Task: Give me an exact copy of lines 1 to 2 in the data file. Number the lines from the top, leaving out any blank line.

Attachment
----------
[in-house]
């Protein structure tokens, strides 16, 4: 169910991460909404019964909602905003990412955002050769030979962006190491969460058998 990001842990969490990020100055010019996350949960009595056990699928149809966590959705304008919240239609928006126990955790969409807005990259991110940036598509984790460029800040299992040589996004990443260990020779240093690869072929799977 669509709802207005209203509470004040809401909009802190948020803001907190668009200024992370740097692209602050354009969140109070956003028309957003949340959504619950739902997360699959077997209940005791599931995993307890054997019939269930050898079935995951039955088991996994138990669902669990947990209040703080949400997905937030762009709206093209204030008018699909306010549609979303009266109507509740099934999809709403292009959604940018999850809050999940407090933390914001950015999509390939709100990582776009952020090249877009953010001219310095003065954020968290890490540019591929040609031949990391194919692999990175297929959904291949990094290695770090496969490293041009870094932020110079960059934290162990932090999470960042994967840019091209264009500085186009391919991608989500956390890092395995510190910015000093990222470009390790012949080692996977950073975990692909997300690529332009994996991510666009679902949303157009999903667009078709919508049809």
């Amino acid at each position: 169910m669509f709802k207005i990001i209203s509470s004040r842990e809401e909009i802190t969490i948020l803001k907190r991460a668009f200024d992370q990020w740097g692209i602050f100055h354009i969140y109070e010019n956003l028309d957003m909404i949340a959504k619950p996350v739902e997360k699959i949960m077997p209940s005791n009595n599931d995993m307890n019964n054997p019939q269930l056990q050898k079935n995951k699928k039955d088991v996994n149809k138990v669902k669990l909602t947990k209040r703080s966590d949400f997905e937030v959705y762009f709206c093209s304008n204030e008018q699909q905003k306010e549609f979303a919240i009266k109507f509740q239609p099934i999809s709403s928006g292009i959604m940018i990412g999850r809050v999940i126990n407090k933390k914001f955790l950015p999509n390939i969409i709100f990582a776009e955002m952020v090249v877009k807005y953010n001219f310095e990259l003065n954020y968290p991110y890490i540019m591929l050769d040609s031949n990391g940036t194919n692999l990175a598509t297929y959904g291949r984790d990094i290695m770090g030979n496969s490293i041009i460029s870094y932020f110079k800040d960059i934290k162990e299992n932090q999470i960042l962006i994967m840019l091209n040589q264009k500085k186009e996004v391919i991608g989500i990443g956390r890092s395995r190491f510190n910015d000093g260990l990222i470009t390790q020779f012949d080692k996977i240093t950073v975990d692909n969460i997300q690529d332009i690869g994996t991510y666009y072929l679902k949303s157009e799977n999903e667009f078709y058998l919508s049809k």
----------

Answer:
[in-house]
């Protein structure tokens, strides 16, 4: 169910991460909404019964909602905003990412955002050769030979962006190491969460058998 990001842990969490990020100055010019996350949960009595056990699928149809966590959705304008919240239609928006126990955790969409807005990259991110940036598509984790460029800040299992040589996004990443260990020779240093690869072929799977 669509709802207005209203509470004040809401909009802190948020803001907190668009200024992370740097692209602050354009969140109070956003028309957003949340959504619950739902997360699959077997209940005791599931995993307890054997019939269930050898079935995951039955088991996994138990669902669990947990209040703080949400997905937030762009709206093209204030008018699909306010549609979303009266109507509740099934999809709403292009959604940018999850809050999940407090933390914001950015999509390939709100990582776009952020090249877009953010001219310095003065954020968290890490540019591929040609031949990391194919692999990175297929959904291949990094290695770090496969490293041009870094932020110079960059934290162990932090999470960042994967840019091209264009500085186009391919991608989500956390890092395995510190910015000093990222470009390790012949080692996977950073975990692909997300690529332009994996991510666009679902949303157009999903667009078709919508049809």